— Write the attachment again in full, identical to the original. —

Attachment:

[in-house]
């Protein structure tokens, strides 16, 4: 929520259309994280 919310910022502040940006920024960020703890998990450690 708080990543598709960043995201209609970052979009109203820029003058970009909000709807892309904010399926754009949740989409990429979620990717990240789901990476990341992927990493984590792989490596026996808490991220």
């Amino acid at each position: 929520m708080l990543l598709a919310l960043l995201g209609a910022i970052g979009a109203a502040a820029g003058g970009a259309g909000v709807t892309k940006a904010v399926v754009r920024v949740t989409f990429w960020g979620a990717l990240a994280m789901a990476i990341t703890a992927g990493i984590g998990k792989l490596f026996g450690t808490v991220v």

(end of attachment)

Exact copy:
[in-house]
């Protein structure tokens, strides 16, 4: 929520259309994280 919310910022502040940006920024960020703890998990450690 708080990543598709960043995201209609970052979009109203820029003058970009909000709807892309904010399926754009949740989409990429979620990717990240789901990476990341992927990493984590792989490596026996808490991220």
């Amino acid at each position: 929520m708080l990543l598709a919310l960043l995201g209609a910022i970052g979009a109203a502040a820029g003058g970009a259309g909000v709807t892309k940006a904010v399926v754009r920024v949740t989409f990429w960020g979620a990717l990240a994280m789901a990476i990341t703890a992927g990493i984590g998990k792989l490596f026996g450690t808490v991220v």